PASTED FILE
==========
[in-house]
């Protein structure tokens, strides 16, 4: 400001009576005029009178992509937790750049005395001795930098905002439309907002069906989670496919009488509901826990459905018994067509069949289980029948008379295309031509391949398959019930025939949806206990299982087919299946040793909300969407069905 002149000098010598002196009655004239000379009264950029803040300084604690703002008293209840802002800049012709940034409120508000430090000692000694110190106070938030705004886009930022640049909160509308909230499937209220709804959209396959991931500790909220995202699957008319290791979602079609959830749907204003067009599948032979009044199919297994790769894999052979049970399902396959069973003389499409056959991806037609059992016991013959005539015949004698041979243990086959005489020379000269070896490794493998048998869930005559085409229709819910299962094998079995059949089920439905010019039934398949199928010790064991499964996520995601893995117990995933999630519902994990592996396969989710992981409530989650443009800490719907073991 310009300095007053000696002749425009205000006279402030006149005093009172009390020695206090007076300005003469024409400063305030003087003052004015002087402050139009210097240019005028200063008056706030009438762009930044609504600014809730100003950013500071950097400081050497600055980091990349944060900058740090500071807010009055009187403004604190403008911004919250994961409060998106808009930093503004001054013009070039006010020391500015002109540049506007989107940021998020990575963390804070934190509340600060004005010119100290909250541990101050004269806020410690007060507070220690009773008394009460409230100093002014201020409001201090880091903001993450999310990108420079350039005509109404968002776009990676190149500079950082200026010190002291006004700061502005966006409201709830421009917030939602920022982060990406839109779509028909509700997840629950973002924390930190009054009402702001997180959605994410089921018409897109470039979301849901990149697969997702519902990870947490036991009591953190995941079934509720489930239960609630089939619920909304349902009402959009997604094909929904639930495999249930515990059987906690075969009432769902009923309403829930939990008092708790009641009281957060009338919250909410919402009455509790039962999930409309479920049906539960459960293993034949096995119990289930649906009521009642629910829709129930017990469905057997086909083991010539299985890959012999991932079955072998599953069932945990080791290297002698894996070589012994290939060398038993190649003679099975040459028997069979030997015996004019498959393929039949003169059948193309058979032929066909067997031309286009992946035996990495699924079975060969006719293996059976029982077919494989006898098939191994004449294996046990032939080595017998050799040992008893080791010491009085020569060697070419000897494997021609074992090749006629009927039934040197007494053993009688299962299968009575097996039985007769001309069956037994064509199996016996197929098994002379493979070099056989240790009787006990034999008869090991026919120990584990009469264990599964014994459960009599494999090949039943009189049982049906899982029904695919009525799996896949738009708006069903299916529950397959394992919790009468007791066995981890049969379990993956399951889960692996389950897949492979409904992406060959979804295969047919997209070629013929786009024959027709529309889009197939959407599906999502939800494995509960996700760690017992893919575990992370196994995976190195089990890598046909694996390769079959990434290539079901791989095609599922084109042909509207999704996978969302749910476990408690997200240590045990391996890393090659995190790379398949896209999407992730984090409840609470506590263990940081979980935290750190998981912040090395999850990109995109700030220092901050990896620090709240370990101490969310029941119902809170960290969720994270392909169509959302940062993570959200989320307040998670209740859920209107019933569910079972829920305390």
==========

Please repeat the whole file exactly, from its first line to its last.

[in-house]
């Protein structure tokens, strides 16, 4: 400001009576005029009178992509937790750049005395001795930098905002439309907002069906989670496919009488509901826990459905018994067509069949289980029948008379295309031509391949398959019930025939949806206990299982087919299946040793909300969407069905 002149000098010598002196009655004239000379009264950029803040300084604690703002008293209840802002800049012709940034409120508000430090000692000694110190106070938030705004886009930022640049909160509308909230499937209220709804959209396959991931500790909220995202699957008319290791979602079609959830749907204003067009599948032979009044199919297994790769894999052979049970399902396959069973003389499409056959991806037609059992016991013959005539015949004698041979243990086959005489020379000269070896490794493998048998869930005559085409229709819910299962094998079995059949089920439905010019039934398949199928010790064991499964996520995601893995117990995933999630519902994990592996396969989710992981409530989650443009800490719907073991 310009300095007053000696002749425009205000006279402030006149005093009172009390020695206090007076300005003469024409400063305030003087003052004015002087402050139009210097240019005028200063008056706030009438762009930044609504600014809730100003950013500071950097400081050497600055980091990349944060900058740090500071807010009055009187403004604190403008911004919250994961409060998106808009930093503004001054013009070039006010020391500015002109540049506007989107940021998020990575963390804070934190509340600060004005010119100290909250541990101050004269806020410690007060507070220690009773008394009460409230100093002014201020409001201090880091903001993450999310990108420079350039005509109404968002776009990676190149500079950082200026010190002291006004700061502005966006409201709830421009917030939602920022982060990406839109779509028909509700997840629950973002924390930190009054009402702001997180959605994410089921018409897109470039979301849901990149697969997702519902990870947490036991009591953190995941079934509720489930239960609630089939619920909304349902009402959009997604094909929904639930495999249930515990059987906690075969009432769902009923309403829930939990008092708790009641009281957060009338919250909410919402009455509790039962999930409309479920049906539960459960293993034949096995119990289930649906009521009642629910829709129930017990469905057997086909083991010539299985890959012999991932079955072998599953069932945990080791290297002698894996070589012994290939060398038993190649003679099975040459028997069979030997015996004019498959393929039949003169059948193309058979032929066909067997031309286009992946035996990495699924079975060969006719293996059976029982077919494989006898098939191994004449294996046990032939080595017998050799040992008893080791010491009085020569060697070419000897494997021609074992090749006629009927039934040197007494053993009688299962299968009575097996039985007769001309069956037994064509199996016996197929098994002379493979070099056989240790009787006990034999008869090991026919120990584990009469264990599964014994459960009599494999090949039943009189049982049906899982029904695919009525799996896949738009708006069903299916529950397959394992919790009468007791066995981890049969379990993956399951889960692996389950897949492979409904992406060959979804295969047919997209070629013929786009024959027709529309889009197939959407599906999502939800494995509960996700760690017992893919575990992370196994995976190195089990890598046909694996390769079959990434290539079901791989095609599922084109042909509207999704996978969302749910476990408690997200240590045990391996890393090659995190790379398949896209999407992730984090409840609470506590263990940081979980935290750190998981912040090395999850990109995109700030220092901050990896620090709240370990101490969310029941119902809170960290969720994270392909169509959302940062993570959200989320307040998670209740859920209107019933569910079972829920305390």